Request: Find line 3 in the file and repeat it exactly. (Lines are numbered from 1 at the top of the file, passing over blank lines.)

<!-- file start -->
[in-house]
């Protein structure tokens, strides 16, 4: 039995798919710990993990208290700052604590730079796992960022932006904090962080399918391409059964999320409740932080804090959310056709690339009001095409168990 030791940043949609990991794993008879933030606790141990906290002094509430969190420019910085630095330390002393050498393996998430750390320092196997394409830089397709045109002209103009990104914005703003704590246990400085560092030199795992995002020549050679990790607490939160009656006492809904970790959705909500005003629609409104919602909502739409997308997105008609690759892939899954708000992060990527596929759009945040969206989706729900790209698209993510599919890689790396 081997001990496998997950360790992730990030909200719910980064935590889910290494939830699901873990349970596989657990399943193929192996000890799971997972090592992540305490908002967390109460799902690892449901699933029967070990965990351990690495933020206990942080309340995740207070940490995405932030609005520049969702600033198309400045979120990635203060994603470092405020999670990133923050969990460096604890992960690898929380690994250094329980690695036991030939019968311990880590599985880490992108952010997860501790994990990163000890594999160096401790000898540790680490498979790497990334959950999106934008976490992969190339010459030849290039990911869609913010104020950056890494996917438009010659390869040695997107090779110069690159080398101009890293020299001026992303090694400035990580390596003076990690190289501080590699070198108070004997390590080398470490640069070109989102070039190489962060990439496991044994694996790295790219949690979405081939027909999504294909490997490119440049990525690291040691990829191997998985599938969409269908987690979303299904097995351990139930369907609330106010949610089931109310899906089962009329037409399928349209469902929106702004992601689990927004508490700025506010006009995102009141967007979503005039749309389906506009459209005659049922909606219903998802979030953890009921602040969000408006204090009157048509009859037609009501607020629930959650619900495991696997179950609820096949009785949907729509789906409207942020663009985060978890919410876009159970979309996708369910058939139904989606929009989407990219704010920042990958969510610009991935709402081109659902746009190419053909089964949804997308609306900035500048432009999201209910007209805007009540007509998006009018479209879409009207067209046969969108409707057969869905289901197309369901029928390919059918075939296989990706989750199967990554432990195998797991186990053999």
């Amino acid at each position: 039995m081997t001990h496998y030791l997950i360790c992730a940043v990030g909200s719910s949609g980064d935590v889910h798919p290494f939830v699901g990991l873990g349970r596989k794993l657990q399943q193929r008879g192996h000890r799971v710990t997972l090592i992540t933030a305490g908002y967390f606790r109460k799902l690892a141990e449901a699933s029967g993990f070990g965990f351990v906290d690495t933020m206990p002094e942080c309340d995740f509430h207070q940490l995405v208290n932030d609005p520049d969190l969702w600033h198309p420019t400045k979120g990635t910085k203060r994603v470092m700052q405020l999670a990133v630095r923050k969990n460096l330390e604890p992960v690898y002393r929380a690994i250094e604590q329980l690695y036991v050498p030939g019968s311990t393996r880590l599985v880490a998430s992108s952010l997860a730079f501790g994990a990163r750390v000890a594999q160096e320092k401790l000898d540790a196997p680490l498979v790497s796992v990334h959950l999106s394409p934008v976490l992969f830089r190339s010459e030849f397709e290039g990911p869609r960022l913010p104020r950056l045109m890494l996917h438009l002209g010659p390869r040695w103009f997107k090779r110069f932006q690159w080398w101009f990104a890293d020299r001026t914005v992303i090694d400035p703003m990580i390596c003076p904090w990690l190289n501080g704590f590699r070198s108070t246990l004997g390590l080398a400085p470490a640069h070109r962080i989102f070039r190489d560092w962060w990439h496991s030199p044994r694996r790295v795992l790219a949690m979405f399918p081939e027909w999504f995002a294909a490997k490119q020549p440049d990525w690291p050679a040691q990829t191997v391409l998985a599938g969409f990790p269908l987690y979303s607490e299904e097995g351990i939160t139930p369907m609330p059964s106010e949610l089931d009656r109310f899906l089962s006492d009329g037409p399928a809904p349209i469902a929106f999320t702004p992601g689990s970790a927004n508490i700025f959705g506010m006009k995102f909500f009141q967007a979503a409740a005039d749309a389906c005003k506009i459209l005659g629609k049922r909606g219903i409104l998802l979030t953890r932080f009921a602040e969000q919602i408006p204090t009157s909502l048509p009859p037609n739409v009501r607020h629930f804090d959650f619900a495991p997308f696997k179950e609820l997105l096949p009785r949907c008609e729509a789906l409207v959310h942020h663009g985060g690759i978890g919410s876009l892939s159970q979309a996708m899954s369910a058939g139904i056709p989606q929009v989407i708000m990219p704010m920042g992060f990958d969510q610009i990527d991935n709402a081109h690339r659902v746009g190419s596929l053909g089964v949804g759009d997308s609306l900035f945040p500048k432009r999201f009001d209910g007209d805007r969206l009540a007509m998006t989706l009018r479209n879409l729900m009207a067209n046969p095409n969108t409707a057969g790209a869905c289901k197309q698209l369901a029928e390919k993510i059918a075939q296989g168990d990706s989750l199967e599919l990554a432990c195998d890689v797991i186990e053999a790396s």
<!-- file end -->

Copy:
């Amino acid at each position: 039995m081997t001990h496998y030791l997950i360790c992730a940043v990030g909200s719910s949609g980064d935590v889910h798919p290494f939830v699901g990991l873990g349970r596989k794993l657990q399943q193929r008879g192996h000890r799971v710990t997972l090592i992540t933030a305490g908002y967390f606790r109460k799902l690892a141990e449901a699933s029967g993990f070990g965990f351990v906290d690495t933020m206990p002094e942080c309340d995740f509430h207070q940490l995405v208290n932030d609005p520049d969190l969702w600033h198309p420019t400045k979120g990635t910085k203060r994603v470092m700052q405020l999670a990133v630095r923050k969990n460096l330390e604890p992960v690898y002393r929380a690994i250094e604590q329980l690695y036991v050498p030939g019968s311990t393996r880590l599985v880490a998430s992108s952010l997860a730079f501790g994990a990163r750390v000890a594999q160096e320092k401790l000898d540790a196997p680490l498979v790497s796992v990334h959950l999106s394409p934008v976490l992969f830089r190339s010459e030849f397709e290039g990911p869609r960022l913010p104020r950056l045109m890494l996917h438009l002209g010659p390869r040695w103009f997107k090779r110069f932006q690159w080398w101009f990104a890293d020299r001026t914005v992303i090694d400035p703003m990580i390596c003076p904090w990690l190289n501080g704590f590699r070198s108070t246990l004997g390590l080398a400085p470490a640069h070109r962080i989102f070039r190489d560092w962060w990439h496991s030199p044994r694996r790295v795992l790219a949690m979405f399918p081939e027909w999504f995002a294909a490997k490119q020549p440049d990525w690291p050679a040691q990829t191997v391409l998985a599938g969409f990790p269908l987690y979303s607490e299904e097995g351990i939160t139930p369907m609330p059964s106010e949610l089931d009656r109310f899906l089962s006492d009329g037409p399928a809904p349209i469902a929106f999320t702004p992601g689990s970790a927004n508490i700025f959705g506010m006009k995102f909500f009141q967007a979503a409740a005039d749309a389906c005003k506009i459209l005659g629609k049922r909606g219903i409104l998802l979030t953890r932080f009921a602040e969000q919602i408006p204090t009157s909502l048509p009859p037609n739409v009501r607020h629930f804090d959650f619900a495991p997308f696997k179950e609820l997105l096949p009785r949907c008609e729509a789906l409207v959310h942020h663009g985060g690759i978890g919410s876009l892939s159970q979309a996708m899954s369910a058939g139904i056709p989606q929009v989407i708000m990219p704010m920042g992060f990958d969510q610009i990527d991935n709402a081109h690339r659902v746009g190419s596929l053909g089964v949804g759009d997308s609306l900035f945040p500048k432009r999201f009001d209910g007209d805007r969206l009540a007509m998006t989706l009018r479209n879409l729900m009207a067209n046969p095409n969108t409707a057969g790209a869905c289901k197309q698209l369901a029928e390919k993510i059918a075939q296989g168990d990706s989750l199967e599919l990554a432990c195998d890689v797991i186990e053999a790396s």